The float switch monitors the amount of water inside your dishwasher. When it reaches a preset level, the switch sends a signal to stop the water from coming in and prevent your tub from flooding.
Alternatively, if the switch detects that there is not enough water to do the cycle, it sends out the 9E error code in the display.
One of the most common reasons the switch malfunctions is because the float assembly is clogged by food waste and other foreign debris.
If this happens, the floater inside your dishwasher may be stuck, preventing it from moving up and down freely.
Another reason is that the float switch itself is damaged. This will cause your dishwasher to fill with too much water or none at all.
Solution: First, locate the float assembly in your Samsung dishwasher.
In most models, it is located directly beneath the floater at the bottom right side of the tub. Some install it on the left side of the dishwasher, just behind the air vent.
If you’re unsure how to access it, follow these steps:
- Step 1: Unplug your dishwasher.
- Step 2: Remove the outer door panel and disconnect the user interface wire from the control. Pull out the door carefully and set it aside.
- Step 3: Remove the kick panel on the bottom of your dishwasher by unthreading the screws.
- Step 4: Release the left locking tab on the housing of the float switch and open the left side panel.
- Step 5: Unplug the wire harness from the connector.
- Step 6: Open the right panel by releasing the right locking tab. Remove the float switch.
Next, clean the entire assembly and make sure that the floater is able to move freely.
You should also test the float switch for continuity. If the float switch is damaged, you can easily install a new one after you have accessed its housing unit.
Clogged or Bent Water Inlet Line
The water inlet line plays an important role in supplying water to your dishwasher. However, it is possible for the inlet line to be clogged or twisted due to an installation mistake.
It is also likely that the hose you are using is smaller than the standard size. Samsung dishwashers need a 3/8 line to receive the right amount of water pressure and supply.
Solution: Check your water supply line and make sure that you are using the right size of hose. Then inspect it for any bends or kinks and straighten the hose out when necessary.
If the hose is not pinched or bent, check it for clogging. It’s possible that the hose is clogged by water deposits from your supply or the mesh filter in the inlet valve is too dirty.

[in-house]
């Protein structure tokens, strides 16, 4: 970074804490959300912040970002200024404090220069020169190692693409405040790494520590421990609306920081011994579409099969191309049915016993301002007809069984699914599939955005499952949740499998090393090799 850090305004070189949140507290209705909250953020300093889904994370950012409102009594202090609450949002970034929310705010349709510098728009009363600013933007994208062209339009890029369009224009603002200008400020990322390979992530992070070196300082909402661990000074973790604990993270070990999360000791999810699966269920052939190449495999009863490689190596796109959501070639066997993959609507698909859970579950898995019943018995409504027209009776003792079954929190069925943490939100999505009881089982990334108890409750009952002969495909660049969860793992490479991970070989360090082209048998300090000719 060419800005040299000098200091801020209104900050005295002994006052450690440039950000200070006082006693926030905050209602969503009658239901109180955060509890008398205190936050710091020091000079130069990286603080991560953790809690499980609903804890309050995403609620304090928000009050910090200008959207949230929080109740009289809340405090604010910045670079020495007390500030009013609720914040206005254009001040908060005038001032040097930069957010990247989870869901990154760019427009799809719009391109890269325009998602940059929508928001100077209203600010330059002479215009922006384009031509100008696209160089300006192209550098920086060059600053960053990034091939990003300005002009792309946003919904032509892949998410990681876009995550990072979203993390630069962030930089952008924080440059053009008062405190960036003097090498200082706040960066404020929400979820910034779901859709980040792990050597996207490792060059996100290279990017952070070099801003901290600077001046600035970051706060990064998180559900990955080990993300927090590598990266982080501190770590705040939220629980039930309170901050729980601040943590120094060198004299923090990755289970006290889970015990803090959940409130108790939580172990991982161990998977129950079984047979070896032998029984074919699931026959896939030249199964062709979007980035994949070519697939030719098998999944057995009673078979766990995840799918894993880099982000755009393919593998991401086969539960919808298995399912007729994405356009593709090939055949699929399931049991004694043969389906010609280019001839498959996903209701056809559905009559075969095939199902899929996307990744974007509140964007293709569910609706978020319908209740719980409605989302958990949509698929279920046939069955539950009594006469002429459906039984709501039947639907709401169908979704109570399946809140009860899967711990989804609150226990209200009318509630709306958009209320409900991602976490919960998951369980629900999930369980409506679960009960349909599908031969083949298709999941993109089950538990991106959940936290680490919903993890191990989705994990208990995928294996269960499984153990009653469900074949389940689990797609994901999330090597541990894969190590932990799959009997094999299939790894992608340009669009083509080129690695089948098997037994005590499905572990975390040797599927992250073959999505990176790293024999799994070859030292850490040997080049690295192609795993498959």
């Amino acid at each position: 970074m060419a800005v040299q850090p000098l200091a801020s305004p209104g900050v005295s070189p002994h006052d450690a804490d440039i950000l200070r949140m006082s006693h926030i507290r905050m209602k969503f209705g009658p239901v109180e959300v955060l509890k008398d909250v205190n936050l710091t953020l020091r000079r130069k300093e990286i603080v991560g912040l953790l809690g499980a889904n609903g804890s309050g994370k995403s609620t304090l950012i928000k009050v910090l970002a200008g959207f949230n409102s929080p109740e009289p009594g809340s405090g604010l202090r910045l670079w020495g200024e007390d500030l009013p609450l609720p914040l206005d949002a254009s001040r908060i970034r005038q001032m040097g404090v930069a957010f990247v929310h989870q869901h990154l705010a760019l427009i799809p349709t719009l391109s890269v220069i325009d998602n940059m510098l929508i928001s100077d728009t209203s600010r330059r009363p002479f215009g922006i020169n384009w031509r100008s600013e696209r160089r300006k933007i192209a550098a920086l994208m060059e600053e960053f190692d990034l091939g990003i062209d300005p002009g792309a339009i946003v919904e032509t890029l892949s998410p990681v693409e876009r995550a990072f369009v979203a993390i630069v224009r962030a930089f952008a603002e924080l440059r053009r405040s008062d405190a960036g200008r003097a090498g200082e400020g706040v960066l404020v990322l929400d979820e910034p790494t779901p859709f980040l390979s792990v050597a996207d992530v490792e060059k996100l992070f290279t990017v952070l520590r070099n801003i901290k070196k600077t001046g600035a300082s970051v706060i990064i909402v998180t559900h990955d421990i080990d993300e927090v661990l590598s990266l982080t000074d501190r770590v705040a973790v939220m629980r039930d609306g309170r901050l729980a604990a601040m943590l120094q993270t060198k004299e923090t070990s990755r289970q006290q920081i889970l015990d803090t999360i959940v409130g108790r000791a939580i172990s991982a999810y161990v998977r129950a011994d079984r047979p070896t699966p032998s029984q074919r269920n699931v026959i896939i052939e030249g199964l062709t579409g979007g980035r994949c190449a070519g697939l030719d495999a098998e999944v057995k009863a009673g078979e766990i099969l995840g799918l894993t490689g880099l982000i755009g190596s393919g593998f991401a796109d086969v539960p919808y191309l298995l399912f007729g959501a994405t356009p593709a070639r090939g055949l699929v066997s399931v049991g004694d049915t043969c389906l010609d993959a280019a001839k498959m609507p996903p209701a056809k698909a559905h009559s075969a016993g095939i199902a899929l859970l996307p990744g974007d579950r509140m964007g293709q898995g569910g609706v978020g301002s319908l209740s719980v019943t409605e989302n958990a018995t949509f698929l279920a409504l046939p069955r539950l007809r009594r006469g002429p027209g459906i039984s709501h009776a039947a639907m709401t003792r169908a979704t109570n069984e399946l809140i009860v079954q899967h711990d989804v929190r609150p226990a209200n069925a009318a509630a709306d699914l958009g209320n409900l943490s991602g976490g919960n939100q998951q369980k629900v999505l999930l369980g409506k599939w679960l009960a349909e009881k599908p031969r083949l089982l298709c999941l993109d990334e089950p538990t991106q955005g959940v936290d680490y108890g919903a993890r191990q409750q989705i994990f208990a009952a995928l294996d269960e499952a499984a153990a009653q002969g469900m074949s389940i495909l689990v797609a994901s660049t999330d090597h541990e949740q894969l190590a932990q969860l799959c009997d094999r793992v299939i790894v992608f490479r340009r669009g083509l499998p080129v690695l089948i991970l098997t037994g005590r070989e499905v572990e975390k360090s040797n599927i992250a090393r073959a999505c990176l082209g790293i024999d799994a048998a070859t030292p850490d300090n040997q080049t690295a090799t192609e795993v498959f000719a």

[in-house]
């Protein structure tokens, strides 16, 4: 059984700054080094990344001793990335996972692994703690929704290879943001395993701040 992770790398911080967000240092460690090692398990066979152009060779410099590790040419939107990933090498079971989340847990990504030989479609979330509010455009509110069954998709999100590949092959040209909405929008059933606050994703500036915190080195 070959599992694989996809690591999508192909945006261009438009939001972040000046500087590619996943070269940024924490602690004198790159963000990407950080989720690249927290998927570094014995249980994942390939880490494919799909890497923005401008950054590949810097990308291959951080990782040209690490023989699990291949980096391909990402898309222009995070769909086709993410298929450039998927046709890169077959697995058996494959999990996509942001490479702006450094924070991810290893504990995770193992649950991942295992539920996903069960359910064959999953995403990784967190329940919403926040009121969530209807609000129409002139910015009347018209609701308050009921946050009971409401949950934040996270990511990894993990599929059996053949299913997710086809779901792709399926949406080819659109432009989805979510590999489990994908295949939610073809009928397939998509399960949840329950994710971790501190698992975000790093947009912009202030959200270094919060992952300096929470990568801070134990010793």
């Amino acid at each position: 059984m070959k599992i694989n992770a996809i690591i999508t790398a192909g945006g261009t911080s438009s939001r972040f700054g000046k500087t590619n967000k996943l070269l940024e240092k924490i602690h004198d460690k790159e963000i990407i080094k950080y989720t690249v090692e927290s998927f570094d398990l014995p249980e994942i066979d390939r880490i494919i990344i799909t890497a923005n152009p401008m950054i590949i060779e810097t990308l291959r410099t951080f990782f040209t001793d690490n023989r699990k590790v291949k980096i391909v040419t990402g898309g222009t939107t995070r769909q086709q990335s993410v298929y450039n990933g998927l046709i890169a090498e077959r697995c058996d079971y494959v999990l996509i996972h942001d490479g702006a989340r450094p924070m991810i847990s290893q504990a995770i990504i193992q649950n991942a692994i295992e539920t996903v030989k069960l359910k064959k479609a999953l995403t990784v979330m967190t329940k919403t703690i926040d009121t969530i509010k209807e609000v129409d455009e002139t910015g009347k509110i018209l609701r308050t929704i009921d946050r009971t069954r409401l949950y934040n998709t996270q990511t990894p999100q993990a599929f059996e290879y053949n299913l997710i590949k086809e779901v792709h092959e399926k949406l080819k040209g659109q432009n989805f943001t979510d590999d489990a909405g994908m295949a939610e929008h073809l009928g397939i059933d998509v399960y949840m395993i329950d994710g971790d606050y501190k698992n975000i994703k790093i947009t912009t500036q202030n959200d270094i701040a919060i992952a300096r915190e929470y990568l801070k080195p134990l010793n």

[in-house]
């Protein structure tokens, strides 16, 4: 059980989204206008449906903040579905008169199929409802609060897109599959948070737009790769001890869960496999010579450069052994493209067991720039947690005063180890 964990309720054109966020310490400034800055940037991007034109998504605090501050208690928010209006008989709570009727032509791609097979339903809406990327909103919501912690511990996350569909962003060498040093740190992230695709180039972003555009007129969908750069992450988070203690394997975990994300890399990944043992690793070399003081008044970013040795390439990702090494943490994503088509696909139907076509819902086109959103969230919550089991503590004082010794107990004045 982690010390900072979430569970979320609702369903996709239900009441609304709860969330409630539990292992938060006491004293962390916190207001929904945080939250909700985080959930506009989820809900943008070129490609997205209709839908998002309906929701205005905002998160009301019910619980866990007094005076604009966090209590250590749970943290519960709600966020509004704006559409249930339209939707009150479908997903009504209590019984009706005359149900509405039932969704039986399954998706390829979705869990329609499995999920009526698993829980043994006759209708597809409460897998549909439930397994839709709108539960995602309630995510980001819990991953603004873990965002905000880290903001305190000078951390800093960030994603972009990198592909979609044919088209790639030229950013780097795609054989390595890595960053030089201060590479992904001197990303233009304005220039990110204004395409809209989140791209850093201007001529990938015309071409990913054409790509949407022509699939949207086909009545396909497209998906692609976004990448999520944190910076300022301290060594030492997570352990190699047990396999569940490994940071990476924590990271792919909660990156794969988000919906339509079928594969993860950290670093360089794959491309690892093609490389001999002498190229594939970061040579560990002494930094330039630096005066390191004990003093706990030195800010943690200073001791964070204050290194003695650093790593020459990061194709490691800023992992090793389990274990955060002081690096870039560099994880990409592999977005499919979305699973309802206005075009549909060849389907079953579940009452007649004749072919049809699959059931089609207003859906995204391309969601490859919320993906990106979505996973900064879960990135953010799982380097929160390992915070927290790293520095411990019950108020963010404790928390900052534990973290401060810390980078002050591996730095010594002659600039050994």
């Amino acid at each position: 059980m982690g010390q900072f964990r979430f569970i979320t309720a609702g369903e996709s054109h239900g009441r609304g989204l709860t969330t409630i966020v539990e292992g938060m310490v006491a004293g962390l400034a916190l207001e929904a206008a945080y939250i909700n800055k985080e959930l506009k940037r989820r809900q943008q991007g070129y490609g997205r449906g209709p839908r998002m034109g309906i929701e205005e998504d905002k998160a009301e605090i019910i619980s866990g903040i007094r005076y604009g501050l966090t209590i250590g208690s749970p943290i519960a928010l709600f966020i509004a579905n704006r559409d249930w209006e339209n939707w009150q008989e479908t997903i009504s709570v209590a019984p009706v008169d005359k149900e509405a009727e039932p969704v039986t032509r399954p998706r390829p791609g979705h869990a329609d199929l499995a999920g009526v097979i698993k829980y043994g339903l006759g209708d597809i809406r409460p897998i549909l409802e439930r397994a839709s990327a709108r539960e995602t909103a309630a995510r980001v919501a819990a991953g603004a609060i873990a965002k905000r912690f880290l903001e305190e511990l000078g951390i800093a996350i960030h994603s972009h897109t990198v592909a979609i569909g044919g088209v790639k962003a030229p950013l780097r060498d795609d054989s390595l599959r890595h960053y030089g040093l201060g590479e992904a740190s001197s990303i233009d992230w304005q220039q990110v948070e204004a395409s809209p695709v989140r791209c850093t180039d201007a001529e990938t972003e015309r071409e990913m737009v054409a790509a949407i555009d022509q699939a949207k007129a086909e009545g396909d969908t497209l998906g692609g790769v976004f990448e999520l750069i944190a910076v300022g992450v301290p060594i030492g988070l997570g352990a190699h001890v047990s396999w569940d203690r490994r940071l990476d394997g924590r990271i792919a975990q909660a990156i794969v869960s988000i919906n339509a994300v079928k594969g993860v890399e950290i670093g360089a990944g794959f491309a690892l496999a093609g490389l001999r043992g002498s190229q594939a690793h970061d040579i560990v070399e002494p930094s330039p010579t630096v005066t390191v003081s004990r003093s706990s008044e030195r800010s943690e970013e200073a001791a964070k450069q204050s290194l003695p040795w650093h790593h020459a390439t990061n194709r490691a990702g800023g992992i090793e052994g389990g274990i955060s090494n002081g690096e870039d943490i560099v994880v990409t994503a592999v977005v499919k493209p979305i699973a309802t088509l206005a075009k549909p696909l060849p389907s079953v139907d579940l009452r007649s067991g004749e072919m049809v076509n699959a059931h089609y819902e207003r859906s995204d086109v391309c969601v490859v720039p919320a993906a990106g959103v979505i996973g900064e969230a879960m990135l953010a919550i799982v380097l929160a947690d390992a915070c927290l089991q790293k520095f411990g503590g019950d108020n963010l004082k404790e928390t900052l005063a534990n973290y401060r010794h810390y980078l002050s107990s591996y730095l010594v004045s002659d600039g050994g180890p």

To do this, disconnect the water inlet hose from your dishwasher. Make sure to have a pan or towel handy to catch the spilling water.
If the water pressure is lower than normal, this means that something is clogging the hose. Turn off the water supply valve and be sure to remove any debris that is restricting the flow of water.
Also, take out the mesh filter that is in between the water supply hose and inlet valve using a pair of pliers. Then gently clean it in running water and remove all the filtered dirt.
Malfunctioning Water Inlet Valve
The water inlet valve is responsible for letting the water inside your dishwasher. When it receives an electrical signal that the water is enough, it cuts the water supply off to prevent an over-level error.
However, a faulty valve could be stuck in a closed position, cutting the water supply low.
Like other dishwasher components, the inlet valve is also vulnerable to clogging from water deposits, minerals, or debris.
It is also possible that the inlet seal and solenoid are failing. This will cause the water to leak outside the dishwasher or shut the entry port off.
Solution: First, remove the kick panel below the dishwasher to access the water inlet valve. Next, detach the wires connected to it using a pair of pliers.
Check for clogs and clean any food residue or debris in the valve without disassembling it.
To make sure that the valve is working properly, you can use an ohmmeter to test it. You’ll know that the inlet solenoids have failed if the meter reads infinity.
Unfortunately, you can’t repair a faulty water inlet valve. So once it’s damaged, you’ll need to buy and reinstall a new one.
Most of the troubleshooting methods mentioned above can be DIYed.
But if the steps are a little too overwhelming, you can always call for a professional appliance repair service for help.